Mike Marqusee has an amazing story to tell in If I Am Not For Myself. Although the book follows his own journey through life, it reaches well beyond this and becomes a fascinating hybrid of family autobiography and detailed history of the Jewish left during the 20th century. The book traces the threads of leftist radical thought and Zionism through three generations of his family.
As a young adult, Marqusee’s anti-Zionism put him at odds with his family and many other Jewish Americans. Marqusee illustrates how his views were a logical result of the values he was exposed to in Jewish and leftist American culture.
Marqusee’s grandfather left personal papers which provide a window into a time when the state of Israel was young and its identity hadn’t yet fully formed. The arguments and positioning around the state of Israel are traced by Marqusee through to the present day. Marqusee make some very insightful and important points about the conflation of Zionism with Jewishness. He questions whether any single group or set of individuals can authentically claim to represent the views of an entire culture or religious group.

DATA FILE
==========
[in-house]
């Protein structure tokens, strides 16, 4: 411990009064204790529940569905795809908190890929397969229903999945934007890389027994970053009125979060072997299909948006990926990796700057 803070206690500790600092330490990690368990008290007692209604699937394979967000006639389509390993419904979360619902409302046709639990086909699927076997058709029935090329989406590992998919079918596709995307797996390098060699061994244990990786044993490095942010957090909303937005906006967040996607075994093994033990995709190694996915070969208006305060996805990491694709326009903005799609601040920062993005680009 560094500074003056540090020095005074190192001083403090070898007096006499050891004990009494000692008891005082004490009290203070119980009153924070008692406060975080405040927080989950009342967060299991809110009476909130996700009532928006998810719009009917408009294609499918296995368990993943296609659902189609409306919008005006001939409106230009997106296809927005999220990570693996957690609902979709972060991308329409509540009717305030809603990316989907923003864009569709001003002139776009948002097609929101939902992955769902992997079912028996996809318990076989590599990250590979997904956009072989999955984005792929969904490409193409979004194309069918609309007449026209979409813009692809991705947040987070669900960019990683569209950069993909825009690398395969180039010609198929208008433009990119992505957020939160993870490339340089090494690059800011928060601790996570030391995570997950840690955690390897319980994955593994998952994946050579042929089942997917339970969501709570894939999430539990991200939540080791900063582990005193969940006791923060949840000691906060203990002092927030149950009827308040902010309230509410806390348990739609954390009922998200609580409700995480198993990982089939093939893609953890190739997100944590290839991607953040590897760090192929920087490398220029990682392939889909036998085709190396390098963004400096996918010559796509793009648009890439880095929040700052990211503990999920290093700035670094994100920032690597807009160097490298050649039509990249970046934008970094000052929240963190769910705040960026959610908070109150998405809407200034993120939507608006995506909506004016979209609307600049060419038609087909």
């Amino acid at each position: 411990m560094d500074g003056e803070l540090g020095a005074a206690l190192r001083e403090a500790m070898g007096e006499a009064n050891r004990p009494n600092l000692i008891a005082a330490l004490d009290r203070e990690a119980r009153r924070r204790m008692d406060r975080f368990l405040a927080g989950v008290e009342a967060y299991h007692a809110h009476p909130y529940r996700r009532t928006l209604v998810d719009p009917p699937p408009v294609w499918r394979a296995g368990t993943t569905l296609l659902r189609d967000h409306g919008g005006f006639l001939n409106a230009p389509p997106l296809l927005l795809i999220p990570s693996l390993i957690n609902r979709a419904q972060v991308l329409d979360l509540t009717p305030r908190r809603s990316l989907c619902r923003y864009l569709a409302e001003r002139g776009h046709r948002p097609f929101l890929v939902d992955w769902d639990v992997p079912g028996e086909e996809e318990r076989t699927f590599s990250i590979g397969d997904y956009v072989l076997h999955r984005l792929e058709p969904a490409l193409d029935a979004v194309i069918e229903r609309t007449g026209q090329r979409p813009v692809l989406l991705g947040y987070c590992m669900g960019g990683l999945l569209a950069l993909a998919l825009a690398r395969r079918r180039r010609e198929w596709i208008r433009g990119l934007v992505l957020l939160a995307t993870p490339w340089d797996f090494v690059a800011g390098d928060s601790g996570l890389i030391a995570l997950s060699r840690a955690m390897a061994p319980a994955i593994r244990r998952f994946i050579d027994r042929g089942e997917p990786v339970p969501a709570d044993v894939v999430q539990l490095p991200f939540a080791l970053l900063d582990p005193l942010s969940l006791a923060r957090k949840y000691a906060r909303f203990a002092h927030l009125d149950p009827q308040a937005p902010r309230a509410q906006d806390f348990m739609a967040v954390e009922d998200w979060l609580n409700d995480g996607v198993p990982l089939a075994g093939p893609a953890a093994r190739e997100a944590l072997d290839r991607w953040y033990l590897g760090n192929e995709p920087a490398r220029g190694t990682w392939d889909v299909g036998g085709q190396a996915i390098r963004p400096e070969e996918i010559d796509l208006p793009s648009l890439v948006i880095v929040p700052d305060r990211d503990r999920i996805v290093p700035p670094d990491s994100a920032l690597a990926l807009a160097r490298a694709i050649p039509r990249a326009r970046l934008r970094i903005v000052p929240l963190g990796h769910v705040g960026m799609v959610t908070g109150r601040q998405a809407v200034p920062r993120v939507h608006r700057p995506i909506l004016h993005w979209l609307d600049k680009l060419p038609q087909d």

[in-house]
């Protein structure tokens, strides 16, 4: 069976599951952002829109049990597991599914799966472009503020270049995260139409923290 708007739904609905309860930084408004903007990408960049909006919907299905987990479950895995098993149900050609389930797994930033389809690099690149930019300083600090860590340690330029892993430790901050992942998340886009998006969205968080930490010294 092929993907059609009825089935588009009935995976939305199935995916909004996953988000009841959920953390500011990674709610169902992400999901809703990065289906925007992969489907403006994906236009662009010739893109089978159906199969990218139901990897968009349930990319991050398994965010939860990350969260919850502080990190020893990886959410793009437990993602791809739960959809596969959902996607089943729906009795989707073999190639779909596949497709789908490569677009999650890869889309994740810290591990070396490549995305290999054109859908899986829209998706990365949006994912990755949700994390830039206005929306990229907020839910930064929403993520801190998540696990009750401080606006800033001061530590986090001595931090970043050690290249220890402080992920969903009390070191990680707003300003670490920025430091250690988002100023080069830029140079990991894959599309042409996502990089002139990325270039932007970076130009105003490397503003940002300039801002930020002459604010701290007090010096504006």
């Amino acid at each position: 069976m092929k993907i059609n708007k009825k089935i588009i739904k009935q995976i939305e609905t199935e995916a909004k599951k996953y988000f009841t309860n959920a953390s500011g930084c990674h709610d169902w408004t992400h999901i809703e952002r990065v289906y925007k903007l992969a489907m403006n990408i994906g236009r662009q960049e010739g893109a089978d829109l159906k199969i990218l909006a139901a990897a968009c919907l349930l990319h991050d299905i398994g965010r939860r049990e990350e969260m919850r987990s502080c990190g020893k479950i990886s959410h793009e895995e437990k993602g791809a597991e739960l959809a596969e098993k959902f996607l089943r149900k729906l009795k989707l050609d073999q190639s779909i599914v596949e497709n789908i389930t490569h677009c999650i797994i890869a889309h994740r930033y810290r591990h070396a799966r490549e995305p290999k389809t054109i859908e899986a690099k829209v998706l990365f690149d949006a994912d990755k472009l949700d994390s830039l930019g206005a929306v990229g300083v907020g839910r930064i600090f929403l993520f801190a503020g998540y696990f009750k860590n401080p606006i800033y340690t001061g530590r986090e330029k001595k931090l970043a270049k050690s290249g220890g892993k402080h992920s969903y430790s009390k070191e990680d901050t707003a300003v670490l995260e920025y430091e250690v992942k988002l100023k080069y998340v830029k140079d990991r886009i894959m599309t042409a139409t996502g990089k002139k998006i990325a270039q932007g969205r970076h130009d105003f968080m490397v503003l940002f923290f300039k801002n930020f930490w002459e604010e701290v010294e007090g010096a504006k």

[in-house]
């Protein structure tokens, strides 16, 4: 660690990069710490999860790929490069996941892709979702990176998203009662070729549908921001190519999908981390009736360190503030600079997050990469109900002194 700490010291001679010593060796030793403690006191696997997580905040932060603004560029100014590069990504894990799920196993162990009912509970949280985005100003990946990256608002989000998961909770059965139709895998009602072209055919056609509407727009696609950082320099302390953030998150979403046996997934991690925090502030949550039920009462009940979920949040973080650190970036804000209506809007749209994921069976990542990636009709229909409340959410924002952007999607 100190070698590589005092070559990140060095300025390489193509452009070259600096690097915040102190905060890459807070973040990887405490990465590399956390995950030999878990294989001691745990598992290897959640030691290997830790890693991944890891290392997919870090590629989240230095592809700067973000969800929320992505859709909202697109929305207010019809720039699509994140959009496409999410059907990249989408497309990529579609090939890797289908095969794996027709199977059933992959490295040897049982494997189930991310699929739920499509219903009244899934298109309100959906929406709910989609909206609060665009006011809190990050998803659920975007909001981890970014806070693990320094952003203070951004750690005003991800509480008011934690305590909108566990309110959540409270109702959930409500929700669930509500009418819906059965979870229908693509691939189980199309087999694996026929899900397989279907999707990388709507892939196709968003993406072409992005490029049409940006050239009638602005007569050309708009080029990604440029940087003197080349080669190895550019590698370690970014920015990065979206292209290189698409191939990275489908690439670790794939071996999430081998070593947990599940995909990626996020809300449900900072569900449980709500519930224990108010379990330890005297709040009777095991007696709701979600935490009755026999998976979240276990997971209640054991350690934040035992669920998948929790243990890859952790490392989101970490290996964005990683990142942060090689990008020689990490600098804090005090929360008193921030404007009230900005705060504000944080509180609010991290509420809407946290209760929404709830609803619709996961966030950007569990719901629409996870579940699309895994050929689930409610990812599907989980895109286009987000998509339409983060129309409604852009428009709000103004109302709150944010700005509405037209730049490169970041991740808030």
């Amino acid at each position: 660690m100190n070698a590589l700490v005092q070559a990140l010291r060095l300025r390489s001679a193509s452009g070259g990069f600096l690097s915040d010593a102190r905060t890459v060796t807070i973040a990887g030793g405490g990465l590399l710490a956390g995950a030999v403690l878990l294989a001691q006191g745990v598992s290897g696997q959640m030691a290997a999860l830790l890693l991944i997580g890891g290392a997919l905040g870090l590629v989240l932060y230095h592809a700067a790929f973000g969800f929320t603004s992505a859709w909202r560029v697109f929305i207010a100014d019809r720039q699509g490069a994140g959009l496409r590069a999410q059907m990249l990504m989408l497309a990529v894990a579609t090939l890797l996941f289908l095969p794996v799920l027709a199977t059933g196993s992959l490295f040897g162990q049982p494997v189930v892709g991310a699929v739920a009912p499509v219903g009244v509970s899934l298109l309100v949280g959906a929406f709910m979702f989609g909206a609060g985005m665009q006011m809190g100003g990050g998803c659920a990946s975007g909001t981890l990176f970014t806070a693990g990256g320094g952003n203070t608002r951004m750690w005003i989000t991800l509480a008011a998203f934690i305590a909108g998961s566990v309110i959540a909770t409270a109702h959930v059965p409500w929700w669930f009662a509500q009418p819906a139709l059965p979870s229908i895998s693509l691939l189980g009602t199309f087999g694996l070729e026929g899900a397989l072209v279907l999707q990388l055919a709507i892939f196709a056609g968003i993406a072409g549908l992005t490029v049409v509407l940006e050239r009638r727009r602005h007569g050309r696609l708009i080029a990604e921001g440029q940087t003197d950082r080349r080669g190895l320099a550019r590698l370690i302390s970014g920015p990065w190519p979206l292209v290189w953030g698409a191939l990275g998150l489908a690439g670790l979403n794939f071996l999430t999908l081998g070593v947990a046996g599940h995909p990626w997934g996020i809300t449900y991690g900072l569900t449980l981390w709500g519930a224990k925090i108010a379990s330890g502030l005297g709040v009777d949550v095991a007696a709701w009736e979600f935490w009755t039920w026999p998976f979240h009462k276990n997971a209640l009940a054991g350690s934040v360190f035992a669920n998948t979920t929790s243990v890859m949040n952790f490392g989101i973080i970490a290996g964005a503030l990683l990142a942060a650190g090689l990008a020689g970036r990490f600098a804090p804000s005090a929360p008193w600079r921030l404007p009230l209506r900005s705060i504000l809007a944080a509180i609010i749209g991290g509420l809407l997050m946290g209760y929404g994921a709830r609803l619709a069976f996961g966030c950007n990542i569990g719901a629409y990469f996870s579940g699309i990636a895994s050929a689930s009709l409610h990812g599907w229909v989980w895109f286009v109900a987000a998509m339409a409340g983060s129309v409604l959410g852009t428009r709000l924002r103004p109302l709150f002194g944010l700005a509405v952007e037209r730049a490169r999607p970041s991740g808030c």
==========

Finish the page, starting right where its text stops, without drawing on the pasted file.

Marqusee’s book goes into far more historical and personal detail than can be easily summed up in a short review. He tells this important story with mastery as he explores the complicated questions of belief, politics, and identity.